Review: Patrick Rothfuss – The Name of the Wind (K)

Kvothe has lived a long and adventure-filled life. Known by many names, and surrounded by rumours, the true story of his life is known only to him. Finally, after many years, he agrees to tell his story to a chronicler, and release the knowledge of what truly happened.

This book begins quite slowly and takes a few chapters to really become immersive. The aspects of the book set in the ‘current time’ never really interested me, and I gave up on the book once before being able to reach the more exciting parts. This was a theme throughout my reading of the book; the events set in the present didn’t seem as engaging as those set in the past. Even when dramatic events appeared to be occurring, I never managed to find myself excited in them. I believe the main reason for this was that most of the book is set in the past. This meant that there were only a few pages of present time every few chapters, which was not enough to get to know the characters or immerse myself in the storyline. I also found myself forgetting the events occurring in the present, which often left me confused.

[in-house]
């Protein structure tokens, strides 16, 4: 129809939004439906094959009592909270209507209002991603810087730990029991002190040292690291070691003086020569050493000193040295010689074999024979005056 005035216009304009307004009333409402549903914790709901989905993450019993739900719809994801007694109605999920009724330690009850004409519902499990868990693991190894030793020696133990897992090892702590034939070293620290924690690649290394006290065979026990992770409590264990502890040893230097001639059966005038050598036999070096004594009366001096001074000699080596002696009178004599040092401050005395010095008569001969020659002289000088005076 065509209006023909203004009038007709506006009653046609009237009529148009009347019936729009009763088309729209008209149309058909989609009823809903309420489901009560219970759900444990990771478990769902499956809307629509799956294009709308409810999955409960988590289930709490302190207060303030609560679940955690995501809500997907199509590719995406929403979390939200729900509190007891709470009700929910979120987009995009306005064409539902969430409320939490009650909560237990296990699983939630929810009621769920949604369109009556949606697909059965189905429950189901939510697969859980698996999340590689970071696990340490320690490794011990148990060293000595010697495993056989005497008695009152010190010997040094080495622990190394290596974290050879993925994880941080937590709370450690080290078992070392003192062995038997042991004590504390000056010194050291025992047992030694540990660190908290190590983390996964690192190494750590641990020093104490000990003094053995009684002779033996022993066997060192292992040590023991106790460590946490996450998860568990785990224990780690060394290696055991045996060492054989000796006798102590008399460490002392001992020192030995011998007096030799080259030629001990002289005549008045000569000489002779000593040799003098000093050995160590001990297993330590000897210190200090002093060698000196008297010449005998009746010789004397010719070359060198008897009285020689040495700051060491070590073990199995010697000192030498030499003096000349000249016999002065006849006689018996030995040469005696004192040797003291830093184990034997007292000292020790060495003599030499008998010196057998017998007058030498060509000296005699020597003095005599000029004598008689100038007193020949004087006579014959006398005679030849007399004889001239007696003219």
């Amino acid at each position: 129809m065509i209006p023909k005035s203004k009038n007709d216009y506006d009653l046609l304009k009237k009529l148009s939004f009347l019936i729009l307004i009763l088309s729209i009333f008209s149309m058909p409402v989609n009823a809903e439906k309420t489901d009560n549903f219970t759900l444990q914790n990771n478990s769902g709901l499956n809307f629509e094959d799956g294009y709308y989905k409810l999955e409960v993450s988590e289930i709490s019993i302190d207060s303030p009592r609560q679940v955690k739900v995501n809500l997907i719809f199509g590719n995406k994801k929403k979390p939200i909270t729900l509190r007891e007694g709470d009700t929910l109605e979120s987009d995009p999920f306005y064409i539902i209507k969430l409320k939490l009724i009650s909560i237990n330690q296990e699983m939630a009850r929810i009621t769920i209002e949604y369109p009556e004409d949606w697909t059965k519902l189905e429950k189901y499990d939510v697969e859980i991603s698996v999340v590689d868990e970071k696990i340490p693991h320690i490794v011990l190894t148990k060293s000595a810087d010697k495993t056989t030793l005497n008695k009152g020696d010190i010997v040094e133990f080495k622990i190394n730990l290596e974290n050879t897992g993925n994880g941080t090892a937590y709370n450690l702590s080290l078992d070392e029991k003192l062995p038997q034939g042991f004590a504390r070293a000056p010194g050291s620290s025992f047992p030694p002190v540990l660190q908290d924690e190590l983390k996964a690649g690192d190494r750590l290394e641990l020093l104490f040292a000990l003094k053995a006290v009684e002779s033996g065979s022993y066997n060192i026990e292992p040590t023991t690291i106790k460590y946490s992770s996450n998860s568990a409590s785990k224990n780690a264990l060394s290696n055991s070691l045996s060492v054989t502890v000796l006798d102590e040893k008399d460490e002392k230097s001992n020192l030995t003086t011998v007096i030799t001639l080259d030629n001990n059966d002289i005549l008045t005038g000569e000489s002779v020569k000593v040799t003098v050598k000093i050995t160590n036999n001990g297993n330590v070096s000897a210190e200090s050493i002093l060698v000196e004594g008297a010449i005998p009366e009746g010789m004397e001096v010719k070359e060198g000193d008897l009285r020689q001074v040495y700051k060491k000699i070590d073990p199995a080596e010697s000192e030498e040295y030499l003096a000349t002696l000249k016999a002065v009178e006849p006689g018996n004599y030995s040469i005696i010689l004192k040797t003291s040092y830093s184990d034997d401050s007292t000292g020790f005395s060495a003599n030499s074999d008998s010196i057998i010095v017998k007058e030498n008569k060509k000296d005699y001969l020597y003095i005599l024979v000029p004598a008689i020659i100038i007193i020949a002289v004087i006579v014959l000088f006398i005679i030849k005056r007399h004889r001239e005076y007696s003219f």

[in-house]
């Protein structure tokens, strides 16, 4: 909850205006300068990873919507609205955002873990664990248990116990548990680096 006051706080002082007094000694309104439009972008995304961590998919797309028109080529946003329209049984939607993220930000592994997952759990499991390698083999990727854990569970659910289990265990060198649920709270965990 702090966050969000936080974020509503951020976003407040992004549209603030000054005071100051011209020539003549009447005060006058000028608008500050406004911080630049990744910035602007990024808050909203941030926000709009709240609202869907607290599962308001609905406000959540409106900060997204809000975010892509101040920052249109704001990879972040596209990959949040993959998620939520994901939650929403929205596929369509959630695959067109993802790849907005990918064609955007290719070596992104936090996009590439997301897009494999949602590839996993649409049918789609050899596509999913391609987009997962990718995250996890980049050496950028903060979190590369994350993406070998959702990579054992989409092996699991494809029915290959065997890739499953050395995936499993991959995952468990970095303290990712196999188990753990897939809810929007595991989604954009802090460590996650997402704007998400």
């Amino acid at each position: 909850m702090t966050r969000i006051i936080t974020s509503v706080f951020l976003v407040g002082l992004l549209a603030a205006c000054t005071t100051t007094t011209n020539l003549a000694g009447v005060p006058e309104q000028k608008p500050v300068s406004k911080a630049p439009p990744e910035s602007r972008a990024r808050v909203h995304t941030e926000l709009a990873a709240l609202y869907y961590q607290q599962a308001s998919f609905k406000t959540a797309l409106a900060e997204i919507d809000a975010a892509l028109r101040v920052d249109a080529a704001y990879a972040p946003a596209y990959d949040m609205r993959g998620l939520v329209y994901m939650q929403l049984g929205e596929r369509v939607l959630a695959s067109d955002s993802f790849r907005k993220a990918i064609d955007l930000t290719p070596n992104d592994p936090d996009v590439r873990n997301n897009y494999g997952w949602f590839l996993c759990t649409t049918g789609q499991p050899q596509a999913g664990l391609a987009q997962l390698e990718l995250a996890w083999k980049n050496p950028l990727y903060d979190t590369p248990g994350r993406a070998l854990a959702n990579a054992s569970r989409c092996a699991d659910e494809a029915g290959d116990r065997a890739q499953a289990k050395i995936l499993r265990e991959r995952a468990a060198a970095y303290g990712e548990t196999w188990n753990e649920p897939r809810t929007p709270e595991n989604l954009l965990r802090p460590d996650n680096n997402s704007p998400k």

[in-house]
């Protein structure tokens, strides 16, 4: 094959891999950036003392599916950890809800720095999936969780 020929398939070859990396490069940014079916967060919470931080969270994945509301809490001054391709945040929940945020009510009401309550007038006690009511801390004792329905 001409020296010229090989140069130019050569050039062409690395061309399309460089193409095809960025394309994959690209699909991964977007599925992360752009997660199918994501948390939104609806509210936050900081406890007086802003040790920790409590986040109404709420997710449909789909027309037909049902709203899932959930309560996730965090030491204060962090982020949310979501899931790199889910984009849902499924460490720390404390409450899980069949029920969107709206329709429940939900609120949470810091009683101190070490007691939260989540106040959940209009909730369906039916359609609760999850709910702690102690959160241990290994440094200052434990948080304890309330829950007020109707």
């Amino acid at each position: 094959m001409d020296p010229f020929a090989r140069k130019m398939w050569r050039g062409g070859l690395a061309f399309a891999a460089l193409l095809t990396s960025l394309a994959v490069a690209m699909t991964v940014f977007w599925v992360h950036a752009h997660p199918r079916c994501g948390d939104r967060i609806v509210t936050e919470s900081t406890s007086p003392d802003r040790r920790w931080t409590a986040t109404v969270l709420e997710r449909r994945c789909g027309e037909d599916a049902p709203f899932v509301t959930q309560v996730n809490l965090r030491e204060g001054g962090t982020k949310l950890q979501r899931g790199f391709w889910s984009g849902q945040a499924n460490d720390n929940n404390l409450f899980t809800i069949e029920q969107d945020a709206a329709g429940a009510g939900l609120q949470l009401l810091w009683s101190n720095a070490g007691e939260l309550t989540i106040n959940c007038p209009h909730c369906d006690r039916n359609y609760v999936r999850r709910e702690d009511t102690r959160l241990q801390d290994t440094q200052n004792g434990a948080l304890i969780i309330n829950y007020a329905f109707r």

That said, the ‘past’ storyline was wonderful. It was well-written and immersive, and I fell in love with the characters. Even when nothing important seemed to be happening, the book was written well enough that I was still deeply invested. Young Kvothe’s actions around the university, and his reasons for everything he did were so well thought-through that he seemed as complicated and 3-dimensional as any person I have ever met. The book strikes a perfect balance between making the character stand out by being able to do impressive things, but not be so perfect that it is hard to believe. My only complaint with this part of the book was that there wasn’t enough detail into his education. It felt at times that he had learnt a skill out of nowhere, because it hadn’t been mentioned beforehand.

I wish that this book had been written entirely from the perspective of the young Kvothe, instead of having old Kvothe tell the story. The ‘past’ storyline was stronger and better-written, and the current storyline only seemed to pull me out of my immersion. Some parts were beneficial; it added to a sense of anticipation to hear the cryptic phrases old Kvothe says about young Kvothe’s situation, but the benefits do not outweigh the downsides of breaking immersion and having to sit through the less interesting background to get to the more interesting parts.

I would rate this book a 4/5. It very easily could have made a 5 if it had been the old storyline alone, but as it stands, and because I nearly gave up on the book before managing to even reach the ‘old’ storyline, I can only give it a 4.

 

 

 

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